Get thee to a post box and show someone you care
As of this month, we’re a year deep in the slow-boiling shit soup of the coronavirus pandemic. Twelve months of hokey-cokeying our way through lockdowns have left many of us isolated, scared, grieving, strung-out, financially vulnerable, disillusioned, angry and just plain bored.
We find connection where we can–in the supermarket, on a video call–but if the encounter isn’t laced with the stress of spreading the virus, then it’s a 2D pretend-a-thon where each caller tries their best not to look like they’d rather eat their computer than look at it for another second.
So, what better way to navigate these strange waters than in the tried and tested vessel used by studious eremites, star-crossed lovers, or lonely teenagers seeking some international companionship in a pen friend s’il vous plait.
I’m talking about letters.
“Letter writing is the only device combining solitude with good company.” — Lord Byron
The oldest surviving letter is written on papyrus and dates back to 230 AD. It is a beautifully mundane message between two brothers and a reminder that, despite all our trappings of modernity, we’re largely the same boring ding-dongs we’ve always been.
The letter begins, “I, Arrianus, salute you, praying that all is as well as possible in your life.” It continues to ask after his brother Paulus’s family and pass on love from their mother. A highlight is the request: “But send me the fish liver sauce too, whichever you think is good.”
It’s sort of gorgeous in that it isn’t revolutionary. It doesn’t speak of glory or conquest. It isn’t haughty. It’s just one ancient dude, Arrianus, wishing his brother Paulus well and jonesing for some fish sauce.
We’ve always written letters to check in on each other.
A quiet and patient power
Writing a letter is an exercise in vulnerability. You are committing your thoughts to paper then sending it to the recipient with no chance to immediately explain, mitigate or excuse. If handwriting your letter, you are also vulnerable to errors: one slip of an over-eager hand, and you’re suddenly struggling to make that errant “r” look like the “t” it was supposed to be. No delete button, your mistake just sits there, disguised with a shy little scribble.
Letters call for time and focus. It’s an act of patience and what you’re giving the recipient is your time. And God, if that isn’t precious.
“A letter is never ill-timed; it never interrupts. Instead it waits for us to find the opportune minute, the quiet moment to savor the message.” — Lois Wyse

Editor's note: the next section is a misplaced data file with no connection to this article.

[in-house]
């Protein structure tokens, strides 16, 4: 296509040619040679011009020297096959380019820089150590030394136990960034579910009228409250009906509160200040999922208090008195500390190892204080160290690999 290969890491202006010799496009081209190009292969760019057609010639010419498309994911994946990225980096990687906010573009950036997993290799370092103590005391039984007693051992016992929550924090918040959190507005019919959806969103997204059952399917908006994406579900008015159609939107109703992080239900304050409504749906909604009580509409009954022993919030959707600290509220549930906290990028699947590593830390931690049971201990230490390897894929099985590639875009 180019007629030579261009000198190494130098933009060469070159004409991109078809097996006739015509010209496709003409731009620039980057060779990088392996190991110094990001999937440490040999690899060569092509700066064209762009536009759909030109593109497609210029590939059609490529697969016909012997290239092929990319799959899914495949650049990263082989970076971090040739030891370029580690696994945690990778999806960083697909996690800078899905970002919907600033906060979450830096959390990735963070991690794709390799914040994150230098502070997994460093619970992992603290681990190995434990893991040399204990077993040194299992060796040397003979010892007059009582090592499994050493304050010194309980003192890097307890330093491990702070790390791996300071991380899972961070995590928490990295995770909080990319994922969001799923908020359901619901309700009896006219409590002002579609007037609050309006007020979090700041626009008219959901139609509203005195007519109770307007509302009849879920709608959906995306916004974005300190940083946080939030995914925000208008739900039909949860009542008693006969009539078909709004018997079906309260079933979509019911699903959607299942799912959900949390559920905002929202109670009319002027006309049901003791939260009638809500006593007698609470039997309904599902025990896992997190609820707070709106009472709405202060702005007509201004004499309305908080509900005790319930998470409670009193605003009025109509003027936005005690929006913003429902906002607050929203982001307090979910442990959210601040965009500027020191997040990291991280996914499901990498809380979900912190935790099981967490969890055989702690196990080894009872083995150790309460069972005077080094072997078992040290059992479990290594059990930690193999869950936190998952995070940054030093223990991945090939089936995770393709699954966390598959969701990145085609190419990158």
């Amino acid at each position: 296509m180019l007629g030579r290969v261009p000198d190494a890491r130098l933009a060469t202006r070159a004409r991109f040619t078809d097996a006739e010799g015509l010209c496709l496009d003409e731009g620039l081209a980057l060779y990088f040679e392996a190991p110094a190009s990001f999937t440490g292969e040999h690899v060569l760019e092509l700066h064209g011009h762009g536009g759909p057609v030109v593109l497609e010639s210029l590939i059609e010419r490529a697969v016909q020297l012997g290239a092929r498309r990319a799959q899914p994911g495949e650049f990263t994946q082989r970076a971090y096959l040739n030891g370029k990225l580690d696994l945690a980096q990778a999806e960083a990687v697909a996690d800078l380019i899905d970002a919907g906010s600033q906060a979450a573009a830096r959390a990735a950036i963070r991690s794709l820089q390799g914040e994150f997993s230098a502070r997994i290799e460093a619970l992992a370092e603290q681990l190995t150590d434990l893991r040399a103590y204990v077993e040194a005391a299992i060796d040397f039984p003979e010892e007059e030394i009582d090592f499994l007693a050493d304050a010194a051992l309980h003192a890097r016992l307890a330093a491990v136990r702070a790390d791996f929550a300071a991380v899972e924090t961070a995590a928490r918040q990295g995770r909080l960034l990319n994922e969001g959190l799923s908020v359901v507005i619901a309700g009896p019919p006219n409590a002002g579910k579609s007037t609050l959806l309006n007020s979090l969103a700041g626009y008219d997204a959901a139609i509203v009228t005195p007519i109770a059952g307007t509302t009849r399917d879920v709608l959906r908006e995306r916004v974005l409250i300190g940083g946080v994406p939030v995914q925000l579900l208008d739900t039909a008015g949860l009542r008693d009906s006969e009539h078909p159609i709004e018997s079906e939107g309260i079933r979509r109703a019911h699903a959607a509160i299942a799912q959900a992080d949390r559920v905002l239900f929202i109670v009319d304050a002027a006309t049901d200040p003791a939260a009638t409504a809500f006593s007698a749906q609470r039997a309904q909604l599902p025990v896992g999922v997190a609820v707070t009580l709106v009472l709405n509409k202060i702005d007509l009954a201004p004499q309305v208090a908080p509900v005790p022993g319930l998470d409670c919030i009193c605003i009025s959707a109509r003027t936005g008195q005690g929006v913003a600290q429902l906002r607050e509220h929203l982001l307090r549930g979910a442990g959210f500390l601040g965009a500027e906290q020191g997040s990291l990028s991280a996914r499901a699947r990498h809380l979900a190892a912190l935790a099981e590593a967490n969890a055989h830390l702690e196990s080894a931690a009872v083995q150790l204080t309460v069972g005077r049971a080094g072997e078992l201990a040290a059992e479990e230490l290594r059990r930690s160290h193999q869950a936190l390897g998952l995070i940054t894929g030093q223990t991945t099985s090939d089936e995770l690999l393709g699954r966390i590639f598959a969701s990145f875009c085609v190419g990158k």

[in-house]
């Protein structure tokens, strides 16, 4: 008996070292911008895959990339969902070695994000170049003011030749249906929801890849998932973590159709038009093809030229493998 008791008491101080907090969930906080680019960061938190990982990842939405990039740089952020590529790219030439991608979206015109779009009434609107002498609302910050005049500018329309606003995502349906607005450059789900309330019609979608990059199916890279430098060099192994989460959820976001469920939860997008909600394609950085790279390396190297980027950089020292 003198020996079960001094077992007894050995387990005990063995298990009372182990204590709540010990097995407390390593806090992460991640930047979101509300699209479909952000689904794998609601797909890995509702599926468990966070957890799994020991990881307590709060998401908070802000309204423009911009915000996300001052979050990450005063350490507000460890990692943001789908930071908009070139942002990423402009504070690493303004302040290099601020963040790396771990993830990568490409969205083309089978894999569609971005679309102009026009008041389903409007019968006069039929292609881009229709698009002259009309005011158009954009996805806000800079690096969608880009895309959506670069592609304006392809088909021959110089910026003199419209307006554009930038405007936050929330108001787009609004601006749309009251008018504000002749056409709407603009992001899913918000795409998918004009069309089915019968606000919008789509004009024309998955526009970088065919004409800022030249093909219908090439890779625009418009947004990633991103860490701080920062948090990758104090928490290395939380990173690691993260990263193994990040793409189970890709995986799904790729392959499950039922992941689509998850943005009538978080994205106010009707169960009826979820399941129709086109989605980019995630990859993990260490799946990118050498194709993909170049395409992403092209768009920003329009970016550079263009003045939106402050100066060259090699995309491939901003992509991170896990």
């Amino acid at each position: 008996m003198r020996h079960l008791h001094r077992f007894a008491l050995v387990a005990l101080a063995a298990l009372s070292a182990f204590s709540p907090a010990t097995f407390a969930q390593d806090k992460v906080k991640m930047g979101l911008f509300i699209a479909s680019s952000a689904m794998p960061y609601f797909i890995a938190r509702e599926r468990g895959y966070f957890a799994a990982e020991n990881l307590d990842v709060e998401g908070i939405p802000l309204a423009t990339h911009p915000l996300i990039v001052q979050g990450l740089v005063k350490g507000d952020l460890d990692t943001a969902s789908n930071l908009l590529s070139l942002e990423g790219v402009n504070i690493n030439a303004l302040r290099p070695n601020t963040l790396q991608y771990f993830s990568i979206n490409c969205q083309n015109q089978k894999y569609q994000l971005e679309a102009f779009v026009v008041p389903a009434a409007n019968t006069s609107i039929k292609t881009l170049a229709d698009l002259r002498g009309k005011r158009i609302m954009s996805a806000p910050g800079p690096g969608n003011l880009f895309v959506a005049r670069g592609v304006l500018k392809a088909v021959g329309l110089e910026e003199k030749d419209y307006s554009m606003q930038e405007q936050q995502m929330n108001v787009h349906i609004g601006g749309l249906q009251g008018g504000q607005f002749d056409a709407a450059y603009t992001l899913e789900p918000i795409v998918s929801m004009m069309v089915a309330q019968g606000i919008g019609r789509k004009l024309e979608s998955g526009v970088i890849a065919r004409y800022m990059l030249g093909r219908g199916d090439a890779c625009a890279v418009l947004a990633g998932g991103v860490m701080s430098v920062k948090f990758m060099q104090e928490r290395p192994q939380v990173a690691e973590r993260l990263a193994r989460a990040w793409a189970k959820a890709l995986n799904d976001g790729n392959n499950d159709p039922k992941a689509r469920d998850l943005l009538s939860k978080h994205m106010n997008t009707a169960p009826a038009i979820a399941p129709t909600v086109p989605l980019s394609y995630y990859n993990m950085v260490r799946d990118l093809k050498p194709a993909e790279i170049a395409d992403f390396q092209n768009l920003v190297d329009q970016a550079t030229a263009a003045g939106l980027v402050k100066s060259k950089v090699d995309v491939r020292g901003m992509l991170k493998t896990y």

This winter, while my mother and I were in isolation, I received a letter from my friend’s daughter. She wrote a poem and drew some pictures. I called my mum into the kitchen and read it to her aloud. She took it from me and let her eyes drift over the page, drinking in the big, looping letters and darts of colour. “Isn’t that amazing?” she said, astonished. And isn’t that amazing? A child with a set of markers created magic at a kitchen table miles from her.
Letter writing isn’t just good for the recipient either. The mental health benefits of writing are well-documented. If we’re feeling anxious, jotting our thoughts down can help us process them. Your epistle to a loved one can be therapeutic, just in the very act of putting pen to paper.
To whom it may concern
The letter can be to a parent or caregiver. Sure, a card on Mother’s Day is nice, but think about the spontaneity of a letter, how joyful it can be to receive one: An envelope that isn’t brown! Maybe they will re-read your letter again and again, and somehow, they’ll feel a little closer to you.
Maybe you’ve noticed a friend is feeling down on social media. Maybe they’re going through a big change: a break-up, a baby, moving house, changing job. Your letter might not save their world, but it might save their day.
Maybe, lying in bed one night, you remember a teacher you admired. Where are they now? How are they now? Maybe they taught you how to write letters (correspondence) or letters (ABCs); gave you the power to create meaning just by organising lines on a page.
Maybe you binge-watched a show for that one performance. Does that actor have an agency you can write to? Thank them for getting you through some lonely hours? Theatres are closed, the arts are struggling. Maybe that actor needs your letter more than you know.
Maybe the letter is to someone who isn’t here any more. Maybe the letter is less about greeting them and more about healing you. Maybe you can meet them again in between the lines, sit with them a while and remember.
Maybe the letter is to you. Maybe you write it and receive it. Maybe write it to you as a child, maybe write it to the you of the future. Keep it for another day when all of this feels more distant.
So sit down. Write. Your pen, as Seamus Heaney said, digs. Unearth some feeling. Just a letter. The work of a quiet moment.
A letter speaks of journey and of permanence. Effort. Thought. It is a token of care you can hold in your hand; fold in your wallet and unfold until the edges crease like laugh lines.
Write one this week. Be soppy and silly, meandering and mundane (like our fish sauce-loving brother, Arrianus). Appreciate the weight of it before you drop it into the post box. Think of the sound it will make when it hits the carpet beneath the letterbox or when the thumb slips beneath the seal; the simple, childish pleasure of tearing open a gift.
Know that your letter will mean something, and that whether there’s a RSVP or not, you will always get something in return.